As you may have guessed by my scrunchie ownership, I was not one for style.  Apparently this is a trait I shared with Jessica Biel.  When quoted in Harper’s Bazaar, Biel said:

“I literally wore Umbro shorts, No Fear T-shirts, and sneakers until I was, like, 15. I didn’t care, and my mom didn’t care. I didn’t have fashion icons.”

Neither did I.  I probably wore them til age 15 as well.  I remember vividly when I made varsity volleyball in 9th grade, I got teased by older (and much taller) teammates and earned the nickname “Umbro girl.”  Thankfully by that point in time I had developed a keen enough fashion sense to realize I shouldn’t wear the shorts for all occasions, though they were certainly an option for warm, lazy days and working out.  But in four years of varsity volleyball and nickname-dom, I never came around to the spandex-y leave-nothing-to-the-imagination shorts everyone else preferred.  I may have been a nerd and the laughingstock of the team, but hey, at least I was comfortable.  And an added bonus:  I could easily gain 1o or 15 pounds and no one would notice.  I could just loosen the drawstring waistband and enjoy the bagginess in the thighs that my Umbros offered.  Take that biker shorts!


Sexy, sexy, sexy shorts!  Boo-yah!

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Fake Indie

Look around you, the world is full of posers. People who wish they were someone else. Someone cooler. Sometimes they talk the talk, or even walk the walk, but somewhere in between or before, they frequently wear the uniform.

One of the most common hats people try on is the one of fake indie. I don’t know that there is one true uniform, but real and fake indies are tough to differentiate on dress alone. One of the many choices they may opt for include “checkerboard” Vans shoes, ripped jeans, and more or less obscure bands’ t-shirts.

I actually like this look and have chosen to rock interesting shoes of my own from time to time when I bother to wear something other than flip-flops. I personally don’t understand why so many chose to wear this particular eyesore (sorry friends who own this model) when there are so many other pretty Vans variations, including some pretty cute argyle ones. Anyway, I digress.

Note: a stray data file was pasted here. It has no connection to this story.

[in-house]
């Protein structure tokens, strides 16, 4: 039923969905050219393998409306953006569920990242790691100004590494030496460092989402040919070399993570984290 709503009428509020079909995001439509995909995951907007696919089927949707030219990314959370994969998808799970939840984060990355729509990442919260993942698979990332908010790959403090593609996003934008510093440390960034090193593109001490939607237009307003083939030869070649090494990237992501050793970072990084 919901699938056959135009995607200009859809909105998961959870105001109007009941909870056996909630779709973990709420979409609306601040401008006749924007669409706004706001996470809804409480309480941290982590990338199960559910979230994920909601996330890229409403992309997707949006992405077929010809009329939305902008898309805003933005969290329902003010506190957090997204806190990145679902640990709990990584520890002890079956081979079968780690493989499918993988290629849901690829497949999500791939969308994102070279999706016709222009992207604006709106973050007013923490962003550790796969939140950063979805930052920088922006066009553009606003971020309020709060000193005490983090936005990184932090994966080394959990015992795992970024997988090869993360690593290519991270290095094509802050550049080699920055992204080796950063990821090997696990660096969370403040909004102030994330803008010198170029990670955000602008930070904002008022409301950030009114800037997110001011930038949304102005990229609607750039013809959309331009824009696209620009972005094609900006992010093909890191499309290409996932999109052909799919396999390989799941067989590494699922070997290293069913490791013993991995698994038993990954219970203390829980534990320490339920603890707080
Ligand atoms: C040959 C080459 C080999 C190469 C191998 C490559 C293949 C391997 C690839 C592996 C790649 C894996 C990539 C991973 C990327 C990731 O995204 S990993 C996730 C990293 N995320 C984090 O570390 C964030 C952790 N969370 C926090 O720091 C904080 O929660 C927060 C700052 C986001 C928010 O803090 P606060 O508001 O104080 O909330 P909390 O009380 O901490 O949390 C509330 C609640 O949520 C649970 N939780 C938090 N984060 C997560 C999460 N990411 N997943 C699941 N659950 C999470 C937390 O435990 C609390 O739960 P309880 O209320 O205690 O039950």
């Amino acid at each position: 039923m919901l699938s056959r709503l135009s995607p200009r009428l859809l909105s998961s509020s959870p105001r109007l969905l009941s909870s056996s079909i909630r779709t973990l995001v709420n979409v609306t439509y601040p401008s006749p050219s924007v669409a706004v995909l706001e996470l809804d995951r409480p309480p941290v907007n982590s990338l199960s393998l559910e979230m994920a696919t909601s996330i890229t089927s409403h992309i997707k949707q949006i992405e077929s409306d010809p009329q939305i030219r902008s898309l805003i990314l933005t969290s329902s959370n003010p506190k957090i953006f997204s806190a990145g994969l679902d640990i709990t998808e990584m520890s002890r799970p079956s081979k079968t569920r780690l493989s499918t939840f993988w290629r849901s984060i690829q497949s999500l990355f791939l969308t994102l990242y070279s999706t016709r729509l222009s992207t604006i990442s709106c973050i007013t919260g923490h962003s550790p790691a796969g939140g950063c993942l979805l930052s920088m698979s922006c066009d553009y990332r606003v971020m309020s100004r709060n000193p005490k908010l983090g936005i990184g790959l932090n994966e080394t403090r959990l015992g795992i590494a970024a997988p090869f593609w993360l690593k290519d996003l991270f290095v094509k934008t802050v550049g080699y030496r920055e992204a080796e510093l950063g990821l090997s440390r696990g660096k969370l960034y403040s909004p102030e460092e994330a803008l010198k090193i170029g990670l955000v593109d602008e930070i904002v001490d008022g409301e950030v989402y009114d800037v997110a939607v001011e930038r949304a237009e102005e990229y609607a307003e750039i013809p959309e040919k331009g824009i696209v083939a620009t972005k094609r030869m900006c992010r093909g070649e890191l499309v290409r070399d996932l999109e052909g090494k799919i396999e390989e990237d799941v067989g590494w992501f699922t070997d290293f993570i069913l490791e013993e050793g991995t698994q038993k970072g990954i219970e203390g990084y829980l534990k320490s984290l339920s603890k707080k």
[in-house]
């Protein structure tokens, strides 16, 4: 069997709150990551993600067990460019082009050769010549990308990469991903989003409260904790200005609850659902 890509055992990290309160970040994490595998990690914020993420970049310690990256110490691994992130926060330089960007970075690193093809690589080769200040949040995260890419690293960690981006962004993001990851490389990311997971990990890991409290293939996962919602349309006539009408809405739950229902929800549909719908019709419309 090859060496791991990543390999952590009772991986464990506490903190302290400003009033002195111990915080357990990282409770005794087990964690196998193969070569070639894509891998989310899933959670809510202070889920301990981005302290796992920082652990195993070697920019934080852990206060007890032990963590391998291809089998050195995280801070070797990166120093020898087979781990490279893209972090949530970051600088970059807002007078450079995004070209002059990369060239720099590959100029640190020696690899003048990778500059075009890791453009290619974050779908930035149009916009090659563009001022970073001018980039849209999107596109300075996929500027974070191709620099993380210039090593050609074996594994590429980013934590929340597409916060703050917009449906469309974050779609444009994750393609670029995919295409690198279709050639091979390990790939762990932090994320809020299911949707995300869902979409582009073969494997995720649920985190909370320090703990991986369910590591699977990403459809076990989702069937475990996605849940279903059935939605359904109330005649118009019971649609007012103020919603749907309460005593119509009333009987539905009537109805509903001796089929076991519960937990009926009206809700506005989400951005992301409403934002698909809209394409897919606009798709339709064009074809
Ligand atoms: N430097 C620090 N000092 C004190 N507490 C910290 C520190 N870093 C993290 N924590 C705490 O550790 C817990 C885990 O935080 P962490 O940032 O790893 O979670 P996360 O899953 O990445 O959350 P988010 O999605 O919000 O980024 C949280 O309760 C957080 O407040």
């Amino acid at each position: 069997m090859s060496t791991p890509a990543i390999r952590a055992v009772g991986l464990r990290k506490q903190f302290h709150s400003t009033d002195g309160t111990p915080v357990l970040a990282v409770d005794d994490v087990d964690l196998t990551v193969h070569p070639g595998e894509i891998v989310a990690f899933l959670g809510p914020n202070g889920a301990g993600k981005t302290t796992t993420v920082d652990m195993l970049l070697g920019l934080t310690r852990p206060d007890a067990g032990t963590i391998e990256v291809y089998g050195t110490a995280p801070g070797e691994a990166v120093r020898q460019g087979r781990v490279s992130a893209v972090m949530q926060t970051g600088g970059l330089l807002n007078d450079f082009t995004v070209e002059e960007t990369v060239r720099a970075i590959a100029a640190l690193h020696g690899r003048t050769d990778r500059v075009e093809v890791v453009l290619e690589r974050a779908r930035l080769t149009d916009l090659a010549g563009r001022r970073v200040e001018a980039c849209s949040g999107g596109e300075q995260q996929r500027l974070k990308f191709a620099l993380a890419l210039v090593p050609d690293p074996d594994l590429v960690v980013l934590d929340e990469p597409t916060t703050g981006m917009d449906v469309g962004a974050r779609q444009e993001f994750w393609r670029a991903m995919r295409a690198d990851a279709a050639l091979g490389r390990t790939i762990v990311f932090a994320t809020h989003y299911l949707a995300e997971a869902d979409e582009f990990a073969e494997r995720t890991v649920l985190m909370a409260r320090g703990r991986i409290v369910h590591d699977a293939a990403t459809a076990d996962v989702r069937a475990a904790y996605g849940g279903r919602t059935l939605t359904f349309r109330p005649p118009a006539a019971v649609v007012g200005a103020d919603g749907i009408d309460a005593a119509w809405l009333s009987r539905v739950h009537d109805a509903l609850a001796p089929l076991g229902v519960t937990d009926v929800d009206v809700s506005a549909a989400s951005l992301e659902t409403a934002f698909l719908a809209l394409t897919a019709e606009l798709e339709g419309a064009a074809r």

What I’m wondering is, why does everyone chose this particular Ramones t-shirt as their way to assert their deviation from the mainstream?

It can’t be that indie if I’ve seen it shown so much on mainstream media. I’ve seen this shirt worn by quasi-hipster, in the music “know” characters Peyton Sawyer (on One Tree Hill) and Brendan Dorff (from My Boys). (Yes, I admitted some pretty embarrassing TV-watching in the previous statement.) I also see people wear this shirt around quite a bit. Maybe it’s because I live in Austin… who knows. It’s a cool shirt, but it surprises me how many people own it. Is it comparable to the Hard Rock Cafe shirts of the ’90s? Well, not quite, but it’s still interesting to observe its ubiquitousness. I can’t help but wonder if the people I see wearing this shirt are the people I saw milling around ACL and raving about the amazingness of The Killers.

Not that there’s anything wrong with that.

Anyway I guess my point is wear what you want because it’s you. If indie is what you are, be just that… be independent. Aren’t there some unsaid tenets about being indie regarding not selling out and embracing differences? Be yourself. Of course you can and should adopt influences you see and incorporate them into your own wardrobe. But make it you. Oh wait, I’m the last person anyone should be taking fashion advice from.

So this isn’t a complete loss I’ll impart some actual fashion sense: dress to accentuate whatever attributes you like about yourself.

The writer of this post admits to enjoying so-called indie music but rarely remembers the names of the artists and even less often, the words to the songs. Her favorite music groups are “ones that peaked in 1994” and “once-indie bands that sold out.” She even pays for her music on iTunes. How patently uncool.